WalMart plans new GTA warehouse, part of $3.5B investment

IMAGE: WalMart plans a new 550,000-square-foot distribution centre in Vaughan, just north of Toronto. (Courtesy WalMart)

WalMart plans a new 550,000-square-foot distribution centre in Vaughan, just north of Toronto. (Courtesy WalMart)

WalMart has announced a fifth distribution centre in the Greater Toronto Area as part of a $3.5-billion commitment to its Canadian operations during the next five years.

The centre will join another 300,000-square-foot facility currently under construction in Surrey, B.C.; and major upgrades to a third facility in Cornwall, Ont., near the Quebec border.

“The retail business is as dynamic as ever and this investment ensures we’re developing a supply chain that is the envy of the world,” said John Bayliss, senior vice-president, logistics and supply chain for Walmart Canada, in the announcement Monday morning. “The better the supply chain, the quicker our customers can get the products they want.

“This investment will transform our supply chain and create hundreds of Canadian construction jobs along the way.”

All the logistics centre upgrades are designed to create state-of-the-art automated facilities. It involves a total investment of $1.1 billion to build the two new distribution centres and renovate Cornwall.

Hundreds of construction jobs will be created through the program.

New distribution centre in Vaughan

In Vaughan, just north of Toronto, a next-generation 550,000-square-foot distribution centre will be constructed at 11110 Jane St. (near Hwy. 400 and Teston Road), slated to open in 2024. The facility will incorporate next-generation automation and technology working with Vanderlande.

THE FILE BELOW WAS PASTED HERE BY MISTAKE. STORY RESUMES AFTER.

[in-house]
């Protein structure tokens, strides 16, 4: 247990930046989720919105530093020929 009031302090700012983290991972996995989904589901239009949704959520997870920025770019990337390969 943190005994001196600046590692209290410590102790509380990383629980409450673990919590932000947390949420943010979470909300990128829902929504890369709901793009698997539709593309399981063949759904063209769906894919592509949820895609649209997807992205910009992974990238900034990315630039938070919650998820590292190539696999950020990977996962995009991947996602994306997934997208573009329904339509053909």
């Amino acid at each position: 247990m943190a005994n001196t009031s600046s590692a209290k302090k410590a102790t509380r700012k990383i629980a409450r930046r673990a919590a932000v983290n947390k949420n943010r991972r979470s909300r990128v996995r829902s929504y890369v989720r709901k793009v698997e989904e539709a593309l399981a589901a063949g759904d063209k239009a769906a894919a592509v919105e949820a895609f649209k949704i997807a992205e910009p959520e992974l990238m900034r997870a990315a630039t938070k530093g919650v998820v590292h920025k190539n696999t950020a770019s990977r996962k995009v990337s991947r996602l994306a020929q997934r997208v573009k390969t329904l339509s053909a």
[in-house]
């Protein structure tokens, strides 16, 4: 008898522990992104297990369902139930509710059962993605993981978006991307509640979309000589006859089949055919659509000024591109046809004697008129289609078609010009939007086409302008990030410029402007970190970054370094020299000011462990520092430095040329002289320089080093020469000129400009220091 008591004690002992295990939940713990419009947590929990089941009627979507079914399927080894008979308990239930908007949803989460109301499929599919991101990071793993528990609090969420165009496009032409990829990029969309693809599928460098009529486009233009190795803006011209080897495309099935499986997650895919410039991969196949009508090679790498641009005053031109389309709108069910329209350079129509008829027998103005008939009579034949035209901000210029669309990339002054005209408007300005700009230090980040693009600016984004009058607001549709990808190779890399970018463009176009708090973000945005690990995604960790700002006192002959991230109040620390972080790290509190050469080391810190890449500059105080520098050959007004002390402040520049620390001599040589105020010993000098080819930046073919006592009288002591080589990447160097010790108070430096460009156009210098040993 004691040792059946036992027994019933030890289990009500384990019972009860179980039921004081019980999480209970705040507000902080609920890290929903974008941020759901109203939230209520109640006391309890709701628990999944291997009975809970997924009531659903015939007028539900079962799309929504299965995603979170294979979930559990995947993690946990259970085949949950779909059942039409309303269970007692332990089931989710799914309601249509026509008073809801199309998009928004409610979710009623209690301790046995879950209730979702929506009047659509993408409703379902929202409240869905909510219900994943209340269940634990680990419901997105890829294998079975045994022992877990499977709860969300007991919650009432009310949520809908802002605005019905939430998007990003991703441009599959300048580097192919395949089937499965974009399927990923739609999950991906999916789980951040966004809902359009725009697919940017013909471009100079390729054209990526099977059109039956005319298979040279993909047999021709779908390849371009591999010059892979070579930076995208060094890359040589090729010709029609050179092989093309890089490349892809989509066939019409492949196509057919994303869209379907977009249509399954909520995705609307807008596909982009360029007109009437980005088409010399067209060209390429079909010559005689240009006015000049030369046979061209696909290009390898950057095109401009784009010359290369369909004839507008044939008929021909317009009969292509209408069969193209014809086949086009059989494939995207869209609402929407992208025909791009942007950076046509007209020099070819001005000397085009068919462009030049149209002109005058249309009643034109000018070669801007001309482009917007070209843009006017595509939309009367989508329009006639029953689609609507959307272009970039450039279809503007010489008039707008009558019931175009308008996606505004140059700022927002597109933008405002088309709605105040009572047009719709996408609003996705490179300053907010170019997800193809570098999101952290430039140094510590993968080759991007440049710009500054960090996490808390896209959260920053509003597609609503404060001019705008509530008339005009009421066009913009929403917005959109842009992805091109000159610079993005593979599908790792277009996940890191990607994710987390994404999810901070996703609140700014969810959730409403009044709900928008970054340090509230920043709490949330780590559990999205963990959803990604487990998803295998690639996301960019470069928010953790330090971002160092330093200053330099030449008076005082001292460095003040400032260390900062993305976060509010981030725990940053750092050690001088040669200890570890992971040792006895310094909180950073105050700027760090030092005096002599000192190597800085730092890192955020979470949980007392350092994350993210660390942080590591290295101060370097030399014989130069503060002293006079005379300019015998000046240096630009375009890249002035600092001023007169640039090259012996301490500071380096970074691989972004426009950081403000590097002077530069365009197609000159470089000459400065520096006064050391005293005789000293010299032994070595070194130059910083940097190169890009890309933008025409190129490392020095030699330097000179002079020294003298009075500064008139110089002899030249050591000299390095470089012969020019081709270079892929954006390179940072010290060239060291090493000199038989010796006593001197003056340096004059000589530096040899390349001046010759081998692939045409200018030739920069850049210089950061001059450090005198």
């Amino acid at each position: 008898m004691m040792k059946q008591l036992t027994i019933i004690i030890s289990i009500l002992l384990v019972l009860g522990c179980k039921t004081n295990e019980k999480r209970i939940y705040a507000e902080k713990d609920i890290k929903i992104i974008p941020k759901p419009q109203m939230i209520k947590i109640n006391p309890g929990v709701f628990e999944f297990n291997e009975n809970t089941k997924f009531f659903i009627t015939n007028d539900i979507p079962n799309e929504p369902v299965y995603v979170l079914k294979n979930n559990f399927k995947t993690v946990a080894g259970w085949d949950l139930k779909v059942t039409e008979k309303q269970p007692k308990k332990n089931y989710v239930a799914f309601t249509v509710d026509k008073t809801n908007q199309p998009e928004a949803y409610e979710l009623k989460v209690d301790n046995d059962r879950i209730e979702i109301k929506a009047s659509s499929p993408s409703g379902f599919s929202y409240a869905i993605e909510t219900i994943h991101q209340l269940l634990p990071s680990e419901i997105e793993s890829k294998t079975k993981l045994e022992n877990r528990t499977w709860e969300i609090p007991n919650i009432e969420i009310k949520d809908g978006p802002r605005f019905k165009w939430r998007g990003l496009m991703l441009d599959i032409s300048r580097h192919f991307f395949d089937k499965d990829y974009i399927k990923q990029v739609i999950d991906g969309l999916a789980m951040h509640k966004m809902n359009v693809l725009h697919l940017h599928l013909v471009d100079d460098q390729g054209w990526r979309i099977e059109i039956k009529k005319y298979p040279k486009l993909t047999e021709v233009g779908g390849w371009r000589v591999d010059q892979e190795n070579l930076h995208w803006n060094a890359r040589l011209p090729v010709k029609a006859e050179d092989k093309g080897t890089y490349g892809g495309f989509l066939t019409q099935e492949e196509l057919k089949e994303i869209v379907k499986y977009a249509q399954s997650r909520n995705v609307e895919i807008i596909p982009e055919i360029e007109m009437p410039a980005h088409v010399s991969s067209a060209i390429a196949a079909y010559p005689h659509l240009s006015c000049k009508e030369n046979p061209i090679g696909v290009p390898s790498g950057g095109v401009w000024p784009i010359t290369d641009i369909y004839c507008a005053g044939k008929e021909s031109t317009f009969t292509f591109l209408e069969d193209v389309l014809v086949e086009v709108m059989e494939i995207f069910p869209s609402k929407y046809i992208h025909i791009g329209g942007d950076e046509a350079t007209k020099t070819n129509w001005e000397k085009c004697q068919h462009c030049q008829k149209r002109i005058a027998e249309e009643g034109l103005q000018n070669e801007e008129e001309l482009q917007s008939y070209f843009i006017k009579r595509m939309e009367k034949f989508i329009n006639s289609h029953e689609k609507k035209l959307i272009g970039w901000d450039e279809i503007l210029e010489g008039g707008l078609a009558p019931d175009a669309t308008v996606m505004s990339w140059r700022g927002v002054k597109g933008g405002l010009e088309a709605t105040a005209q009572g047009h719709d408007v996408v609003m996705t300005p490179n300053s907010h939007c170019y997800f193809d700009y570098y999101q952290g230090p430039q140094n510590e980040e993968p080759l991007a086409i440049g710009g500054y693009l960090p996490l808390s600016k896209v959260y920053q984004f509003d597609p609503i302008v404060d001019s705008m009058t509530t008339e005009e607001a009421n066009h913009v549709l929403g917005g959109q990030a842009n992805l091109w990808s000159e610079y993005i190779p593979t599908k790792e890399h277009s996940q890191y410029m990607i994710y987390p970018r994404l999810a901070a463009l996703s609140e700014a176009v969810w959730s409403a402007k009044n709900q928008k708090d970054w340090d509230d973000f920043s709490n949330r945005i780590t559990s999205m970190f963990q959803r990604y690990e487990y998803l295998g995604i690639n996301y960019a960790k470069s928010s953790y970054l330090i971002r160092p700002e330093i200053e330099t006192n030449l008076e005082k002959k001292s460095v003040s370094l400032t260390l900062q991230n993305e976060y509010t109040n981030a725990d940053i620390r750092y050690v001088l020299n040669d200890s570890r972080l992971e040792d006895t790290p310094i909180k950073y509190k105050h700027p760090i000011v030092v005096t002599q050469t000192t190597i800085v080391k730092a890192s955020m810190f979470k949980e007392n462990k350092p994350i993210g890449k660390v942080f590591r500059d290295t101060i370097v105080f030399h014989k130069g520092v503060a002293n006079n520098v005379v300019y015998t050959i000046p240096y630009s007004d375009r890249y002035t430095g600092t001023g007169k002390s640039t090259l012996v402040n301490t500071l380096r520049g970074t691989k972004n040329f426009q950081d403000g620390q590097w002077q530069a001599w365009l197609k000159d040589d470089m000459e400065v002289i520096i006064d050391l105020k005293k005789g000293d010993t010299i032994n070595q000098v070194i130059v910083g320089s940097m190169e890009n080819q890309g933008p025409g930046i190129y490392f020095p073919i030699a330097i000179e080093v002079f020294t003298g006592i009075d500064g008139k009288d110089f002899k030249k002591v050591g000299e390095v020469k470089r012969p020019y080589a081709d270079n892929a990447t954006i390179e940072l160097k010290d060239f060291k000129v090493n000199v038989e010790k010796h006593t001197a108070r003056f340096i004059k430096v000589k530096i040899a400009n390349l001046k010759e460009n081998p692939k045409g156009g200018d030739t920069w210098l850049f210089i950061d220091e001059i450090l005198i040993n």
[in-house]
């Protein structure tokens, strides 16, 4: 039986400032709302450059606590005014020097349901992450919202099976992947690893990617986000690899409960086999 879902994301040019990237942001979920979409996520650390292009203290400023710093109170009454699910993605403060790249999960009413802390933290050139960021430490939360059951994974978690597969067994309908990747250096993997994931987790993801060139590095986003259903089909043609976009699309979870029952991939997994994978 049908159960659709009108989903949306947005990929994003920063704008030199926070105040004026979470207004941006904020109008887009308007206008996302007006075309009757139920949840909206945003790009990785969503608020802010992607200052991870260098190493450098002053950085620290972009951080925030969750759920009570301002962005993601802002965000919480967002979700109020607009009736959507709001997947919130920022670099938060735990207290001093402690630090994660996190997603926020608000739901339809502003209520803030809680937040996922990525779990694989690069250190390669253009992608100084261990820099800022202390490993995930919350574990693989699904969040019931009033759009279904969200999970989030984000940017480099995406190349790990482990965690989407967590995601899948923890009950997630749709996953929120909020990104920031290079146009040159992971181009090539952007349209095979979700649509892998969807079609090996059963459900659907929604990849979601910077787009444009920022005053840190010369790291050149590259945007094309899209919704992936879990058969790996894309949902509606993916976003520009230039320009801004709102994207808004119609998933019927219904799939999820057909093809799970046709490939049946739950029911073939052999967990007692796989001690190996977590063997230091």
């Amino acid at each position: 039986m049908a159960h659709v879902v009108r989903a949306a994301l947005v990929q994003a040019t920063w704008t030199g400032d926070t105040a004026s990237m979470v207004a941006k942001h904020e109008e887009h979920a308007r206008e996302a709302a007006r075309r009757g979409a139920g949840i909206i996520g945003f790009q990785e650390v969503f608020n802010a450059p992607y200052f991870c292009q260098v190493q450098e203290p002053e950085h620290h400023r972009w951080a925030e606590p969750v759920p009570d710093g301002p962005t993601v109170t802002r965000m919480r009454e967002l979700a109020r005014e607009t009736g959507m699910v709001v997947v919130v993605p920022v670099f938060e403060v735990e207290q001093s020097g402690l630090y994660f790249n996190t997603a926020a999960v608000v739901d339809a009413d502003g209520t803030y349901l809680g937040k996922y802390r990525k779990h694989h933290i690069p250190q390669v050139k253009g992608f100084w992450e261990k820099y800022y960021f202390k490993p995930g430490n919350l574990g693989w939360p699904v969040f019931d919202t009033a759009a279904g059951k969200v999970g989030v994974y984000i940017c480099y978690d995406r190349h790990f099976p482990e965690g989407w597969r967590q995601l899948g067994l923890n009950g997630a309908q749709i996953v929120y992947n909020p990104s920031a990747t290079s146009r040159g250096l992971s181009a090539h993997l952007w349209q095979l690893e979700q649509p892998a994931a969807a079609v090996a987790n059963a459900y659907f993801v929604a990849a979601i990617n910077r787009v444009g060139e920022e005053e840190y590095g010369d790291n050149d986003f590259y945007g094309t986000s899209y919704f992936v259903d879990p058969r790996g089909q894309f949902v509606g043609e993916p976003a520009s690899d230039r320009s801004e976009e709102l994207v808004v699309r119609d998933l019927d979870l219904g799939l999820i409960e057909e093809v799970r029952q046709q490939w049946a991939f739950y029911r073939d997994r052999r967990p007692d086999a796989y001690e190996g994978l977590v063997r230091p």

In Surrey, a 300,000-square-foot distribution centre is already under construction at 19500 26th Ave. It is slated to open in 2022. WalMart is working with Witron on the site’s distribution logistics technology.

The Cornwall logistics facility will receive new automated systems to manage apparel, health and beauty, and other small general merchandise items. The system is scheduled to go live in early 2021.

The systems will feature machine-learning Cobot Technology, which can work in concert with associates to improve the accuracy and efficiency of operations, the company says.

The new technologies also improve the capacity of the distribution centre system, to provide omni-channel capability to supply both the store and e-commerce networks.

WalMart currently operates a distribution network of 11 facilities in Mississauga, Calgary and Cornwall. Each of those regional hubs services a network of about 135 stores. The logistics network employs about 3,800.

In Mississauga, WalMart opened its fourth existing warehouse in late 2019, a 450,000-square-foot facility.

WalMart’s other investments

The technology investments include telematics and “internet of things” sensors across more than 2,200 WalMart truck trailers to give real-time information on deliveries.

They also include scaling WalMart’s blockchain transportation payments platform with Toronto based DLT Labs, and using new machine learning training software to support improved training and safety in distribution centre and fleet operations with Axonify, a Waterloo-based learning company.

Other major components of the $3.5-billion in investments include:

* renovating over 150 stores over the next three years – over one-third of the store network;

*  accelerating digitization to create “smarter stores,” including expanded electronic shelf labels, shelf scanners to monitor product volumes, robotics and computer vision cameras to simplify, minimize touches and maximize efficiency and accuracy;

*  a new checkout experience to reduce touchpoints, including tap-to-pay, new bigger self-checkout and “Check Out With Me” mobile payment technology to allow associates to checkout customers anywhere in the store.

In WalMart’s omni retailing program, the company will:

*  expand the “Walmart Pickup” offering to approximately 270 stores – or 70 per cent of locations – by the end of 2020;

*  pilot “hybrid locations” – supercentres with “micro fulfilment centres” in their backroom to increase the speed of fulfilment for pickup and delivery;

*  invest in new technology to accelerate the pickup experience, including advanced notification.

“We need to do everything we can to delight our customer every single time they choose to shop with us, whether it’s online or in the store,” said Sam Wankowski, chief operations officer of Walmart Canada, in the announcement.

“We’re challenging ourselves to be better and be relentlessly focused on excellent omni customer service and experience.

“This means better stores, quicker service and doing what Walmart does best – focusing on customers, always at Walmart’s everyday low prices.”